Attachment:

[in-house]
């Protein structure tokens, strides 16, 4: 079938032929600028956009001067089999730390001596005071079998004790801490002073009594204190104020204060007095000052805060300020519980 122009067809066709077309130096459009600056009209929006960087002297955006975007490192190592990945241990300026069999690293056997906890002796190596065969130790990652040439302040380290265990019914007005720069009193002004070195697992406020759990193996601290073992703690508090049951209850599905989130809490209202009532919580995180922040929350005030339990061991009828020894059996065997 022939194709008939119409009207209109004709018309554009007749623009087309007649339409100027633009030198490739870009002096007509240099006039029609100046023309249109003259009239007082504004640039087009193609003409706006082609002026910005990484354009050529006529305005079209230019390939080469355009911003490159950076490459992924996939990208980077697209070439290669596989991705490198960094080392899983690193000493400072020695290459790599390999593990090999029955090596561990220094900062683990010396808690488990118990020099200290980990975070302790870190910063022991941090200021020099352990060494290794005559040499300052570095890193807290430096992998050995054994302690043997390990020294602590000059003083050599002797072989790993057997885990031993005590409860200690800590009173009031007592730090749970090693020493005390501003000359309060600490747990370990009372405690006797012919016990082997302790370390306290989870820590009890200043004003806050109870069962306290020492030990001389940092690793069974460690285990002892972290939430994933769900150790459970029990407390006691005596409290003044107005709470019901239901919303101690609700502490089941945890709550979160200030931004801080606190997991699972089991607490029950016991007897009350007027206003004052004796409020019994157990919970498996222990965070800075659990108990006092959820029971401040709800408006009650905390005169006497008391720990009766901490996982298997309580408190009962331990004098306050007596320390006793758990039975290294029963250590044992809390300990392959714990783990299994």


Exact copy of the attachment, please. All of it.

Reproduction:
[in-house]
């Protein structure tokens, strides 16, 4: 079938032929600028956009001067089999730390001596005071079998004790801490002073009594204190104020204060007095000052805060300020519980 122009067809066709077309130096459009600056009209929006960087002297955006975007490192190592990945241990300026069999690293056997906890002796190596065969130790990652040439302040380290265990019914007005720069009193002004070195697992406020759990193996601290073992703690508090049951209850599905989130809490209202009532919580995180922040929350005030339990061991009828020894059996065997 022939194709008939119409009207209109004709018309554009007749623009087309007649339409100027633009030198490739870009002096007509240099006039029609100046023309249109003259009239007082504004640039087009193609003409706006082609002026910005990484354009050529006529305005079209230019390939080469355009911003490159950076490459992924996939990208980077697209070439290669596989991705490198960094080392899983690193000493400072020695290459790599390999593990090999029955090596561990220094900062683990010396808690488990118990020099200290980990975070302790870190910063022991941090200021020099352990060494290794005559040499300052570095890193807290430096992998050995054994302690043997390990020294602590000059003083050599002797072989790993057997885990031993005590409860200690800590009173009031007592730090749970090693020493005390501003000359309060600490747990370990009372405690006797012919016990082997302790370390306290989870820590009890200043004003806050109870069962306290020492030990001389940092690793069974460690285990002892972290939430994933769900150790459970029990407390006691005596409290003044107005709470019901239901919303101690609700502490089941945890709550979160200030931004801080606190997991699972089991607490029950016991007897009350007027206003004052004796409020019994157990919970498996222990965070800075659990108990006092959820029971401040709800408006009650905390005169006497008391720990009766901490996982298997309580408190009962331990004098306050007596320390006793758990039975290294029963250590044992809390300990392959714990783990299994």